Understanding others’ knowledge certainty from inference and information-seeking behaviors in children.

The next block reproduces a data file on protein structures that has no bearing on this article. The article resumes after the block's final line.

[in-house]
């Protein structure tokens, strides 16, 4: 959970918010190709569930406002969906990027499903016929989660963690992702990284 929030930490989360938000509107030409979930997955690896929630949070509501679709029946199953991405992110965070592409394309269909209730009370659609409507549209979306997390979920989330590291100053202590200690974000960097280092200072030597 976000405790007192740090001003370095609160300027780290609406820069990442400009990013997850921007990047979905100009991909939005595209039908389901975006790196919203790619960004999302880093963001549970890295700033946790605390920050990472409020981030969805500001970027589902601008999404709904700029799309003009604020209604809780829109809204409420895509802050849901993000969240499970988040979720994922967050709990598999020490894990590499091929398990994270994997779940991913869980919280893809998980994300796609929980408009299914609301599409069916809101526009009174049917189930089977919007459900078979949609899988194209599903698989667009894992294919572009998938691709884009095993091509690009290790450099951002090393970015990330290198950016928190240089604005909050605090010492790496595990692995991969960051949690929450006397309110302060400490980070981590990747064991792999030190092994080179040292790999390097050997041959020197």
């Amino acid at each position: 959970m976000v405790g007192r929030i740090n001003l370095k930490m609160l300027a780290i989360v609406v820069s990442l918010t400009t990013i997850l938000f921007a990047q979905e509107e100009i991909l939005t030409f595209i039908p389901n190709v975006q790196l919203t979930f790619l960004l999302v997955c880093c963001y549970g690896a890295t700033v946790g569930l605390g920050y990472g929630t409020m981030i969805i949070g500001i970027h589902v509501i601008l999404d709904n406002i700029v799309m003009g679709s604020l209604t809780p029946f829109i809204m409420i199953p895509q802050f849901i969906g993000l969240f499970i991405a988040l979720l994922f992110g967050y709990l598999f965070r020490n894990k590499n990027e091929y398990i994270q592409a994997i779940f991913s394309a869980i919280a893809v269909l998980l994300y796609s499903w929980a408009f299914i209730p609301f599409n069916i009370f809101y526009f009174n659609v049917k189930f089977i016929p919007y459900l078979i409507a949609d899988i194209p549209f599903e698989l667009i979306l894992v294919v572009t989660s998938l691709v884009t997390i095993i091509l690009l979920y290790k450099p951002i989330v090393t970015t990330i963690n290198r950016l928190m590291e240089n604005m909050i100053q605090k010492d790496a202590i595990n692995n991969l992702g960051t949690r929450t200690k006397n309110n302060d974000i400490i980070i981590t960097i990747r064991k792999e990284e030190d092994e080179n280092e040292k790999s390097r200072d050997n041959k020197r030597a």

The current study investigated whether children understand the conditions under which another agent would hold uncertain knowledge resulting from inferential processes and, more importantly, whether children can make causal inferences about the relationship between the certainty of an agent’s epistemic states and consequent behavioral strategies. We developed a game in which 3 blocks (2 of identical color) were hidden in 3 boxes. After the content of the 1st box was revealed, the player was asked to choose between 2 strategies: either make an immediate guess or look in the 2nd box before guessing the color of the block in the 3rd box. We varied the hiding sequence of the 3 blocks to create 2 conditions with differing degrees of certainty. Children aged 5 to 7 watched another agent playing the game and reasoned about the individual’s epistemic states and behaviors. Not until 6 years of age did children display stable competence in using the certainty of another agent’s knowledge to predict the agent’s subsequent behaviors. Moreover, the ability to reason from information-seeking behaviors to uncertain epistemic states lagged until 7 years old. Our findings suggest that reasoning between epistemic states and information-seeking behavior undergoes significant developmental changes between ages 5 and 7. (PsycINFO Database Record (c) 2019 APA, all rights reserved)